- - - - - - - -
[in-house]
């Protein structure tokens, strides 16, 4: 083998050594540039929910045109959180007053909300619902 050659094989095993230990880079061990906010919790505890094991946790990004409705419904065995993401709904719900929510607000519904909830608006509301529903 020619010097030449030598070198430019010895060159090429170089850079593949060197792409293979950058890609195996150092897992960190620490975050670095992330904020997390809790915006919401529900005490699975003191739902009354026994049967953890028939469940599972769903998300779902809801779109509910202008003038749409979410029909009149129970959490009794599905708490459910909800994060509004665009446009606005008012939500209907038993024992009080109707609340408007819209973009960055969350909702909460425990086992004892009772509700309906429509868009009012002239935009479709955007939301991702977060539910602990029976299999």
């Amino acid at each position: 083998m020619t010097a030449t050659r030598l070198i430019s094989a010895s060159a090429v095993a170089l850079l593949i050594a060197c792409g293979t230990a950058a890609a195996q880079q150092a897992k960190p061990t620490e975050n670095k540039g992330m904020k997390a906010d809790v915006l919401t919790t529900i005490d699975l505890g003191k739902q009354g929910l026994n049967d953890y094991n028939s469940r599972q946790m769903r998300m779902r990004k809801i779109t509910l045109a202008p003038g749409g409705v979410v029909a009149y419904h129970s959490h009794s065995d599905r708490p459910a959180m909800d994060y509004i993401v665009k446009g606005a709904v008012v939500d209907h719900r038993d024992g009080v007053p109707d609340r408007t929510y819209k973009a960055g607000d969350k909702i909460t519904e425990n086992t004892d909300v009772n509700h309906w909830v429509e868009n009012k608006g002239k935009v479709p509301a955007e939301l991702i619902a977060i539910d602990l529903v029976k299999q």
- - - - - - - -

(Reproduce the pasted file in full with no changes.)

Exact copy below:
[in-house]
């Protein structure tokens, strides 16, 4: 083998050594540039929910045109959180007053909300619902 050659094989095993230990880079061990906010919790505890094991946790990004409705419904065995993401709904719900929510607000519904909830608006509301529903 020619010097030449030598070198430019010895060159090429170089850079593949060197792409293979950058890609195996150092897992960190620490975050670095992330904020997390809790915006919401529900005490699975003191739902009354026994049967953890028939469940599972769903998300779902809801779109509910202008003038749409979410029909009149129970959490009794599905708490459910909800994060509004665009446009606005008012939500209907038993024992009080109707609340408007819209973009960055969350909702909460425990086992004892009772509700309906429509868009009012002239935009479709955007939301991702977060539910602990029976299999």
């Amino acid at each position: 083998m020619t010097a030449t050659r030598l070198i430019s094989a010895s060159a090429v095993a170089l850079l593949i050594a060197c792409g293979t230990a950058a890609a195996q880079q150092a897992k960190p061990t620490e975050n670095k540039g992330m904020k997390a906010d809790v915006l919401t919790t529900i005490d699975l505890g003191k739902q009354g929910l026994n049967d953890y094991n028939s469940r599972q946790m769903r998300m779902r990004k809801i779109t509910l045109a202008p003038g749409g409705v979410v029909a009149y419904h129970s959490h009794s065995d599905r708490p459910a959180m909800d994060y509004i993401v665009k446009g606005a709904v008012v939500d209907h719900r038993d024992g009080v007053p109707d609340r408007t929510y819209k973009a960055g607000d969350k909702i909460t519904e425990n086992t004892d909300v009772n509700h309906w909830v429509e868009n009012k608006g002239k935009v479709p509301a955007e939301l991702i619902a977060i539910d602990l529903v029976k299999q």